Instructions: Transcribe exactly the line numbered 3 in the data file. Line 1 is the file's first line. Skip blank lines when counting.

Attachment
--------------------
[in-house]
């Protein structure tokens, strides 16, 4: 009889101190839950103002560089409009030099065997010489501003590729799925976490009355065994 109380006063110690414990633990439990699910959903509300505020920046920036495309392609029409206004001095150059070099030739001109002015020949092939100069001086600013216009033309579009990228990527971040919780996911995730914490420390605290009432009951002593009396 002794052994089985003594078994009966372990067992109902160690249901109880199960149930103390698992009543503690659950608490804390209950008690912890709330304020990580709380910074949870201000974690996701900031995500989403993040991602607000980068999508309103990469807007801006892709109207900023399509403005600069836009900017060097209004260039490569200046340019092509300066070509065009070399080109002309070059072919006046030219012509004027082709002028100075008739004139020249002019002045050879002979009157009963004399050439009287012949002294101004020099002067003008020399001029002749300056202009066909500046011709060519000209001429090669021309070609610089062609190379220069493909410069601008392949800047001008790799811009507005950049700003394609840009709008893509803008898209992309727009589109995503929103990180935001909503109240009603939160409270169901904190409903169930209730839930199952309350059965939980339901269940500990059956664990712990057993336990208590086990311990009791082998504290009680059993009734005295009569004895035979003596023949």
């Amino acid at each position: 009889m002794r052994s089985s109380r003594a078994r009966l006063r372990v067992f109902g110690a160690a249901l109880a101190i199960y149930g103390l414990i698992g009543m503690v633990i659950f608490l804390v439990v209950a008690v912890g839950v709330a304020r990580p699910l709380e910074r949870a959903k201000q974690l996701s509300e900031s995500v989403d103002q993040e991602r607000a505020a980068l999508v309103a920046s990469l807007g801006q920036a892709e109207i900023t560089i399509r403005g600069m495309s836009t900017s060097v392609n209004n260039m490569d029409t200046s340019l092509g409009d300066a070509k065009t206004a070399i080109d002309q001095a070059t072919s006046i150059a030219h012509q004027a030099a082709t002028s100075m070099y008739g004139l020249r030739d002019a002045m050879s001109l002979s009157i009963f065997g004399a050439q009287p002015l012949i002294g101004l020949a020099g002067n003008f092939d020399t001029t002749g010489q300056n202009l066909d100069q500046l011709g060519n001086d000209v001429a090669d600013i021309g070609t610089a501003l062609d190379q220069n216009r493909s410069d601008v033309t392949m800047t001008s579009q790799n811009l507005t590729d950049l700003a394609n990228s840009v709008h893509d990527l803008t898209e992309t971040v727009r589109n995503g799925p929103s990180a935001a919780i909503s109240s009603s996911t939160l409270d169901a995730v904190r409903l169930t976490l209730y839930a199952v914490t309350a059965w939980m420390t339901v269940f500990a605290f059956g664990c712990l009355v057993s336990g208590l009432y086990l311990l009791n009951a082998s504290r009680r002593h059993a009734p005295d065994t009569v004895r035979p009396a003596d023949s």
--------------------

């Amino acid at each position: 009889m002794r052994s089985s109380r003594a078994r009966l006063r372990v067992f109902g110690a160690a249901l109880a101190i199960y149930g103390l414990i698992g009543m503690v633990i659950f608490l804390v439990v209950a008690v912890g839950v709330a304020r990580p699910l709380e910074r949870a959903k201000q974690l996701s509300e900031s995500v989403d103002q993040e991602r607000a505020a980068l999508v309103a920046s990469l807007g801006q920036a892709e109207i900023t560089i399509r403005g600069m495309s836009t900017s060097v392609n209004n260039m490569d029409t200046s340019l092509g409009d300066a070509k065009t206004a070399i080109d002309q001095a070059t072919s006046i150059a030219h012509q004027a030099a082709t002028s100075m070099y008739g004139l020249r030739d002019a002045m050879s001109l002979s009157i009963f065997g004399a050439q009287p002015l012949i002294g101004l020949a020099g002067n003008f092939d020399t001029t002749g010489q300056n202009l066909d100069q500046l011709g060519n001086d000209v001429a090669d600013i021309g070609t610089a501003l062609d190379q220069n216009r493909s410069d601008v033309t392949m800047t001008s579009q790799n811009l507005t590729d950049l700003a394609n990228s840009v709008h893509d990527l803008t898209e992309t971040v727009r589109n995503g799925p929103s990180a935001a919780i909503s109240s009603s996911t939160l409270d169901a995730v904190r409903l169930t976490l209730y839930a199952v914490t309350a059965w939980m420390t339901v269940f500990a605290f059956g664990c712990l009355v057993s336990g208590l009432y086990l311990l009791n009951a082998s504290r009680r002593h059993a009734p005295d065994t009569v004895r035979p009396a003596d023949s």